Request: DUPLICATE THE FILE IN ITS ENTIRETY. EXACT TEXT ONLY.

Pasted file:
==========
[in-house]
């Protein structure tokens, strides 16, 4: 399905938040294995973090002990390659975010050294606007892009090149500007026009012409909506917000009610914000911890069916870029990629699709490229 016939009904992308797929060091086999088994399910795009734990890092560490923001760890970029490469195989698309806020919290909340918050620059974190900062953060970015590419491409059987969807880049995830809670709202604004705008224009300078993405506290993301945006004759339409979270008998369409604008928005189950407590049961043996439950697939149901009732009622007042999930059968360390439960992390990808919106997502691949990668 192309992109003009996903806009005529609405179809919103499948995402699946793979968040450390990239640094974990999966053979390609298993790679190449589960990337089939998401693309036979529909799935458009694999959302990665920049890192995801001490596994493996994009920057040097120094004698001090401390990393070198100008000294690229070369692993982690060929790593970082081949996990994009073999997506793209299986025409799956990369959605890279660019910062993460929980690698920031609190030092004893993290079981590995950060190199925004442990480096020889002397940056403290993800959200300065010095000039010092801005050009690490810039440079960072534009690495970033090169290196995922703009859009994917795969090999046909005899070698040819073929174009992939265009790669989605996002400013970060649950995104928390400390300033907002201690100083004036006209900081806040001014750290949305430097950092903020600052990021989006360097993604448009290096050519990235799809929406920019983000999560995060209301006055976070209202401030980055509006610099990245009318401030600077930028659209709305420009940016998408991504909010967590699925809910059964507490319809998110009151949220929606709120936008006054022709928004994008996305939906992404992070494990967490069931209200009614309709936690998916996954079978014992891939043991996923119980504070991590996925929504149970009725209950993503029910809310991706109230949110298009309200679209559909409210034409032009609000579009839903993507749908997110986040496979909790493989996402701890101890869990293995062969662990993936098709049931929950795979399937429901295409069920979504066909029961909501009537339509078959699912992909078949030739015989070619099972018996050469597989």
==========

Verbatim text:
[in-house]
């Protein structure tokens, strides 16, 4: 399905938040294995973090002990390659975010050294606007892009090149500007026009012409909506917000009610914000911890069916870029990629699709490229 016939009904992308797929060091086999088994399910795009734990890092560490923001760890970029490469195989698309806020919290909340918050620059974190900062953060970015590419491409059987969807880049995830809670709202604004705008224009300078993405506290993301945006004759339409979270008998369409604008928005189950407590049961043996439950697939149901009732009622007042999930059968360390439960992390990808919106997502691949990668 192309992109003009996903806009005529609405179809919103499948995402699946793979968040450390990239640094974990999966053979390609298993790679190449589960990337089939998401693309036979529909799935458009694999959302990665920049890192995801001490596994493996994009920057040097120094004698001090401390990393070198100008000294690229070369692993982690060929790593970082081949996990994009073999997506793209299986025409799956990369959605890279660019910062993460929980690698920031609190030092004893993290079981590995950060190199925004442990480096020889002397940056403290993800959200300065010095000039010092801005050009690490810039440079960072534009690495970033090169290196995922703009859009994917795969090999046909005899070698040819073929174009992939265009790669989605996002400013970060649950995104928390400390300033907002201690100083004036006209900081806040001014750290949305430097950092903020600052990021989006360097993604448009290096050519990235799809929406920019983000999560995060209301006055976070209202401030980055509006610099990245009318401030600077930028659209709305420009940016998408991504909010967590699925809910059964507490319809998110009151949220929606709120936008006054022709928004994008996305939906992404992070494990967490069931209200009614309709936690998916996954079978014992891939043991996923119980504070991590996925929504149970009725209950993503029910809310991706109230949110298009309200679209559909409210034409032009609000579009839903993507749908997110986040496979909790493989996402701890101890869990293995062969662990993936098709049931929950795979399937429901295409069920979504066909029961909501009537339509078959699912992909078949030739015989070619099972018996050469597989």